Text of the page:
Texas, Oklahoma May Leave Big 12 for SEC

Two college football powerhouses are threatening to turn an already-powerful Southeastern Conference (SEC) into a 16-team superconference.

The University of Texas and Oklahoma University, two blue-chip college football programs from the Big 12 Conference, are the teams considering joining the SEC, according to various media reports.

Early Monday morning, both universities began their transition from the Big 12 to the SEC. The two schools announced they will not renew their grant of rights agreement with the Big 12, though they plan to “honor their existing … agreements” through the 2024-25 term.

The joint statement marks the first step the two Big 12 powerhouses had to take on their way to leave the conference, though the timing of their departure remains unknown, according to reports from CBS Sports.

secIn a recent report from CBS Sports, reporter Dennis Dodd spoke with sources who believe the schools will announce the move in the next “24-28 hours.” Another report from the Houston Chronicle cited a “high-ranking college official with knowledge of the situation” who said the SEC would make an announcement introducing the new conference members “within a couple of weeks.”

Meanwhile, SEC commissioner Greg Sankey, along with officials from Texas and Oklahoma, have all refused to comment on the initial reports, but there have been no outward denials. This is despite resistance from some tangential parties, namely Texas A&M, not wanting another Lone Star State team in the SEC, and Oklahoma State, not wanting to be left alone in the Big 12.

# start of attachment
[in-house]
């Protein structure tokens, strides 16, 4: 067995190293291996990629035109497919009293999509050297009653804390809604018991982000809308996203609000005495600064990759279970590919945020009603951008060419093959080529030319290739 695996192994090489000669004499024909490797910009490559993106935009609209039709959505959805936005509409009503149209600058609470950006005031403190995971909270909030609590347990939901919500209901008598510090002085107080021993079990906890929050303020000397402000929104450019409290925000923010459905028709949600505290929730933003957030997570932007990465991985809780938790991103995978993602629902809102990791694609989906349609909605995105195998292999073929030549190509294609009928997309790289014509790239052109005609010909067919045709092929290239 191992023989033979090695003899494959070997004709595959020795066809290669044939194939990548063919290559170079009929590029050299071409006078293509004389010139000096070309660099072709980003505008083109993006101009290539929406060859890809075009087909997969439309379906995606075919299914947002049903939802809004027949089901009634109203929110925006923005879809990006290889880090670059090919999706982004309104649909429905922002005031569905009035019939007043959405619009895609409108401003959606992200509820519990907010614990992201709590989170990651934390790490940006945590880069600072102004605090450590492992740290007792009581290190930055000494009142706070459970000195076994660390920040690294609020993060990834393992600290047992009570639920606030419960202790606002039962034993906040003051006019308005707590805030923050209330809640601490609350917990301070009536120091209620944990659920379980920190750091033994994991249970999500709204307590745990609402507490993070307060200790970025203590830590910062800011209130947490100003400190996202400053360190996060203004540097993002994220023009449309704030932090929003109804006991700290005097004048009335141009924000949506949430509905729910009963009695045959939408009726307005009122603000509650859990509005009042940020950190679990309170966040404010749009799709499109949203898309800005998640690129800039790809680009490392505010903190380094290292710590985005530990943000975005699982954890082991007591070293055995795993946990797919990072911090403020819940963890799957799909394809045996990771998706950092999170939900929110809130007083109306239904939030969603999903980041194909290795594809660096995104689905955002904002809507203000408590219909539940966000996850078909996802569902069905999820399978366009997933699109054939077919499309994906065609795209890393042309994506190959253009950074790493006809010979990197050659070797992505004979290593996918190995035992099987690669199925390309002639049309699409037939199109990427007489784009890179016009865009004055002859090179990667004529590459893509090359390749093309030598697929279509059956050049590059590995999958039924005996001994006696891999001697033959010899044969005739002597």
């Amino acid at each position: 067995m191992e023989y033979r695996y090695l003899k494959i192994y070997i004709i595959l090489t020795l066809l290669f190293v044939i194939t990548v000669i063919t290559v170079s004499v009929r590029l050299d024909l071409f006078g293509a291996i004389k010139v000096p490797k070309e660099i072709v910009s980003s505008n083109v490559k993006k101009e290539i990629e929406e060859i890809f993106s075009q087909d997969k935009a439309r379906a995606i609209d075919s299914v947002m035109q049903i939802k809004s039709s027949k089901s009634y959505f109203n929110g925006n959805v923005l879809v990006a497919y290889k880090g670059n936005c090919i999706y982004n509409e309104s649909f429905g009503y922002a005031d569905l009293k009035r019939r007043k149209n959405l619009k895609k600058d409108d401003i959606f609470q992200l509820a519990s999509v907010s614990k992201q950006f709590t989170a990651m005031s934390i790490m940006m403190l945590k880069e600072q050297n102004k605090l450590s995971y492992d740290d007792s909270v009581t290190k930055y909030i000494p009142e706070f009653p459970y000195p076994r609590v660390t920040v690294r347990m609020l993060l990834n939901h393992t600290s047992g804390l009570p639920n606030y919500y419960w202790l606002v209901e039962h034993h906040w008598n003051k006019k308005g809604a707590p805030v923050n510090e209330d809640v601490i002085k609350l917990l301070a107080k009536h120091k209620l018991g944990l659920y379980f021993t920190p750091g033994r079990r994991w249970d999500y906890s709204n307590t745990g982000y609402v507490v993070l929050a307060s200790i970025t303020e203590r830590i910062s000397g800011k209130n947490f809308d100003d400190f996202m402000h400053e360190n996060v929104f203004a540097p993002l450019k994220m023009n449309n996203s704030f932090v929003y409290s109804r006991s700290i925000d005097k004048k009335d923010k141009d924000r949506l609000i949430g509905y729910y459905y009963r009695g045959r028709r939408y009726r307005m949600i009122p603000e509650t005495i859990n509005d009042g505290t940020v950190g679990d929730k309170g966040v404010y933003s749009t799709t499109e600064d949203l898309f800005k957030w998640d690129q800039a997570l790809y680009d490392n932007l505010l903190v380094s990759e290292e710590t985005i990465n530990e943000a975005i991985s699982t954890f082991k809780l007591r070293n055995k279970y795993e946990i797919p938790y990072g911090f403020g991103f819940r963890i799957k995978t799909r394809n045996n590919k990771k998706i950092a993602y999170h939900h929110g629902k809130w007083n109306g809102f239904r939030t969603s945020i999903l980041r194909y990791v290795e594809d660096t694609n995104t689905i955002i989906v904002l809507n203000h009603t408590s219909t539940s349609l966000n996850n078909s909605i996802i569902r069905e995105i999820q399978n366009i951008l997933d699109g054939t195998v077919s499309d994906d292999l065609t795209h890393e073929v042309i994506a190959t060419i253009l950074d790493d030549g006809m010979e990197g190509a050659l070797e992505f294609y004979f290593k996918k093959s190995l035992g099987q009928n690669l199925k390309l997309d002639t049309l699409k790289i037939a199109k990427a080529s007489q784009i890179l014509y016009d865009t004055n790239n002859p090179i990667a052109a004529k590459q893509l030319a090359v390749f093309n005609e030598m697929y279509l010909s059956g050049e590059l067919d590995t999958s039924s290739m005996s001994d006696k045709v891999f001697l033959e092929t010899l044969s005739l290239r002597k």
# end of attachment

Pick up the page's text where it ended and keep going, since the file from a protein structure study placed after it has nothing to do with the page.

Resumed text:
The additions of Texas and Oklahoma would make the SEC the first 16-team superconference while simultaneously adding massive brand power to a league already seen as the best in college sports.

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Big 12 officials, according to CBS Sports, have discussed the idea of giving Texas and Oklahoma additional revenue shares as a way of enticing the two schools to stay in the conference. Such a structure would grant the Longhorns and Sooners an additional half-share annually (1.5 shares each), bumping their payouts to approximately $56 million per year.

The other eight schools would decrease their payouts accordingly. Big 12 schools currently average $37 million in annual TV rights earnings, including revenue from bowl games and the NCAA Tournament.

To read more on the Big 12’s last-ditch efforts to retain Texas and Oklahoma from CBS Sports, click here.